There are several mistakes people new to Medicare can make that can seriously impact how much money they will have to pay for Medicare. Two of the most common and potentially most expensive involve not signing up for things on time. If you don’t sign up for Medicare Part B (medical benefits) or Medicare Part D (prescription drug) when you first become eligible you could be hit with significant penalties.
Medicare Part B Penalty
If you did not enroll in Medicare Part B when you first became eligible, you will most likely get hit with a financial penalty. Your Part B monthly premium monthly may increase 10% for each 12-month period you were eligible for Medicare Part B but didn’t enroll. Most people will then have to pay this penalty every month for as long as you have Medicare Part B. The longer you go without enrolling in Medicare Part B, the larger the penalty gets until you finally enroll. This is why it is so important to enroll when you first become eligible.
You won’t have to pay the late enrollment penalty if you don’t sign up when you are first eligible if you meet specific criteria that allow you to sign up later without a penalty. The most common reason is you are still working and are covered under your employer’s health insurance plan when you turn 65 and become eligible for Medicare. In this case, when you do retire, you will be eligible for a Special Enrollment Period and will not be penalized.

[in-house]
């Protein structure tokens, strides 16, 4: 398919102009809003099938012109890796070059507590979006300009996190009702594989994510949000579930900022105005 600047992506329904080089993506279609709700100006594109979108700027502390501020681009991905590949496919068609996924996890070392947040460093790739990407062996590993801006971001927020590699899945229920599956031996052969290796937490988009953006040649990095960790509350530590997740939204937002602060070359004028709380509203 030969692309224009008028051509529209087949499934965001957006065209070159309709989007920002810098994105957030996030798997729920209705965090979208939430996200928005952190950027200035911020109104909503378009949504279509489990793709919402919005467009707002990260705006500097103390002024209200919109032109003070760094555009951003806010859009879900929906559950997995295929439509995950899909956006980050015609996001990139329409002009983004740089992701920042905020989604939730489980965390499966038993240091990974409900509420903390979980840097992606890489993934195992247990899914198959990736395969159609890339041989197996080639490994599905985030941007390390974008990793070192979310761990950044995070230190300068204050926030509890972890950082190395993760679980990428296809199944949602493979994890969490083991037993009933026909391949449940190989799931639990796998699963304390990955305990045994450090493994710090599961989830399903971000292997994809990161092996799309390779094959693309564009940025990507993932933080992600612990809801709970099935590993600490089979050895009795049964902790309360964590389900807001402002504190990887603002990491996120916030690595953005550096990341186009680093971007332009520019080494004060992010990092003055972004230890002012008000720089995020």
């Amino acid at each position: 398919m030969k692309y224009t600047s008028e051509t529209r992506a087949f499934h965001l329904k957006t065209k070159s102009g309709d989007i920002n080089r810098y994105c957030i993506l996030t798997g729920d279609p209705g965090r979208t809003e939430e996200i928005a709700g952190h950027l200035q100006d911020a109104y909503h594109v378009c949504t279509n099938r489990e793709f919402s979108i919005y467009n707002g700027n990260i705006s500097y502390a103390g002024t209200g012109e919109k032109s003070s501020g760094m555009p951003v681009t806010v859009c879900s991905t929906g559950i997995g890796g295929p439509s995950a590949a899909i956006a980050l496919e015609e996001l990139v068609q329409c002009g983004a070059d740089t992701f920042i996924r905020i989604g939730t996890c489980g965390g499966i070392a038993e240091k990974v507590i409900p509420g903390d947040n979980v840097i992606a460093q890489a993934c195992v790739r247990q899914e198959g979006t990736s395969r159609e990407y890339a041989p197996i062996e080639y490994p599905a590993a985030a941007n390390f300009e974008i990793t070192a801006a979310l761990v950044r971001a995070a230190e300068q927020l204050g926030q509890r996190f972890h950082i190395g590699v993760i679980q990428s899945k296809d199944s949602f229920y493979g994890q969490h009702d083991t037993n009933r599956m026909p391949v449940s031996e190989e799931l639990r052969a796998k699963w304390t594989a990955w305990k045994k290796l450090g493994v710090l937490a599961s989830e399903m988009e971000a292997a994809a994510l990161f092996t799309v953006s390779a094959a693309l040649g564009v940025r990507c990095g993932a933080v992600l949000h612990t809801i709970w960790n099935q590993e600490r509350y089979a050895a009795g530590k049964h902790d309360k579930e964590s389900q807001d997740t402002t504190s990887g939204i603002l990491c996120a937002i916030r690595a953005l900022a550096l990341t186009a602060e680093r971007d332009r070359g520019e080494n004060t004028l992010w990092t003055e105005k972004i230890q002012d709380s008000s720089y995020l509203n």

Medicare Part D penalty
The penalty for Medicare Part D works similarly to the Part B penalty. If you don’t sign up when you first become eligible, you will be assessed with a financial penalty. The Part D late enrollment penalty is permanently added to your Medicare Part D premium once you enroll. After your Initial Enrollment Period is over, you will be penalized for any period of 63 days or more in a row when you don’t have a Part D drug plan or other creditable prescription drug coverage (like coverage from an employer group health plan). In most cases, you will have to pay the Part D penalty for as long as you have Medicare drug coverage once you finally enroll.
The Part D penalty is calculated by multiplying 1% of the “national base beneficiary premium” ($32.74 in 2020, $33.06 in 2021) times the number of full, uncovered months you didn’t have Part D or creditable coverage. The monthly premium is rounded to the nearest $.10 and added to your monthly Part D premium. Every year the national base beneficiary premium changes, so the amount of your penalty may go up each year.
It’s important to understand your needs and choices when it comes to enrolling in Medicare. If you are unsure about when or how to enroll for Medicare, consult with a licensed Medicare specialist in your area. They can help you navigate all of your options and help ensure you have the right coverage at the right time to avoid penalties while staying covered.
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